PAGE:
Leave The Caveman Analytics Behind

As management and business owners put more and more emphasis on ROI, as analysts it falls on us to provide input that will affect the performance of the company’s marketing efforts. The first step is to look at the correct data points which actually provide you an effective road map.


In the infancy of Online Marketing, statistics were provided by the IT department. While these limited data points did provide a base understanding of website usage in terms of resources used and accessed, there was limited information there to improve the online experience.

These core data points were:

  • Hits – This told us how many times the server was called for file retrieval. As a single web page could contain dozens of files, this number quickly became only useful for making sure that you had the necessary bandwidth allocated to serve your traffic level.
  • Page Views – A little better, but still limited in its ability to tell us what was happening. This is just a raw number that represents how many pages on your website were accessed in a set time frame.
  • Visits – Once again, we’re moving up on the scale of usefulness, but in reality this only gives us a global overview of our site traffic. What are those visitors doing?

These numbers are good to let you know that something is happening, but there are not enough points of reference to paint the picture you need to make adjustments to your marketing efforts.


At GSM, we utilize a marketing automation tool and Google Analytics to dig deeper into your traffic patterns to see what your site visitors are doing on your website.

Google Analytics is a great tool (which is free) that, when properly set up, will allow you to look at your audience’s experience with your website in a global nature. Customizable reports will allow you to compare two or more metrics which allows you to segment your audience by a number of criteria. Some of common items we look at are:

Bounce Rate by Channel – This report allows us to compare bounce rate by where that traffic originates. A bounce is when a person visits one page and then leaves the site. There can be many reasons for this, which we will discuss in another article. What you are looking for is a change in the pattern between channels. If one source of traffic, let’s say Twitter for example, has a larger than normal bounce rate, then we will start evaluating our Twitter posting strategy and make adjustments.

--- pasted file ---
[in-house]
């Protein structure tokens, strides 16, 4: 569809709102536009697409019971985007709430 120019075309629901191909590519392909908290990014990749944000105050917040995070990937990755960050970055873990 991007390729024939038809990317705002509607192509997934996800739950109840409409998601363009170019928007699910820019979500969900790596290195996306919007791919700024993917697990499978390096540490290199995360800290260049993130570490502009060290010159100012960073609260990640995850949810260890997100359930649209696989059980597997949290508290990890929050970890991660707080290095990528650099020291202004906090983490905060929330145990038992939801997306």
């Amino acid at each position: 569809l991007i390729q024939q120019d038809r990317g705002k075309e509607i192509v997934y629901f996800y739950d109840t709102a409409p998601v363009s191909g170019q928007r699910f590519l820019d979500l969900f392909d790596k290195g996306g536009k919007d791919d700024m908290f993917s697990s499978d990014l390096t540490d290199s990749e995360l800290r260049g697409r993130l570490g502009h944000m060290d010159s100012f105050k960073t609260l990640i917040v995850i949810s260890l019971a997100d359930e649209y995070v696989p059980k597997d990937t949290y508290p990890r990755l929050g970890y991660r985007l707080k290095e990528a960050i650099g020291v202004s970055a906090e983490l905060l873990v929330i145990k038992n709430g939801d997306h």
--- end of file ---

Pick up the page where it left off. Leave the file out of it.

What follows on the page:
Goal Conversion by Channel – How good is that traffic source? At the end of the day, what really counts is if our business goals are being accomplished. This goal can be a form fill, a request for proposal, a purchase, a download, or even just a set number of pages visited. We are able to drill down and find out the conversion rate of our site visitors based on where they are coming from. We can then re-prioritize which of these traffic sources we want focus on to increase visitor traffic.

Site Behavior by Landing Page – Why are people not converting (taking the desired action)? By looking at how people are moving through the website with an emphasis on landing pages, we can highlight those pages on the website that are working and those that need to be rethought. For example, are we losing people in the shopping cart? If so, then our product offerings are engaging enough to get interest, but our shopping system is too complex to complete a sale.

These are just a few samples of the types of reports we delve into as we analyze the website visitor experience. With this insight we can adjust our online strategies in regards to social media, email marketing and website design to improve the user’s experience.

One of the key things marketing automation allows us to do is follow a visitor after they have converted and become a lead. This technology allows us to monitor and evaluate the online sales process as it happens, and program the system to adjust our messages in real time. We’ll dig deeper into marketing automation and what it means for your business in a future article.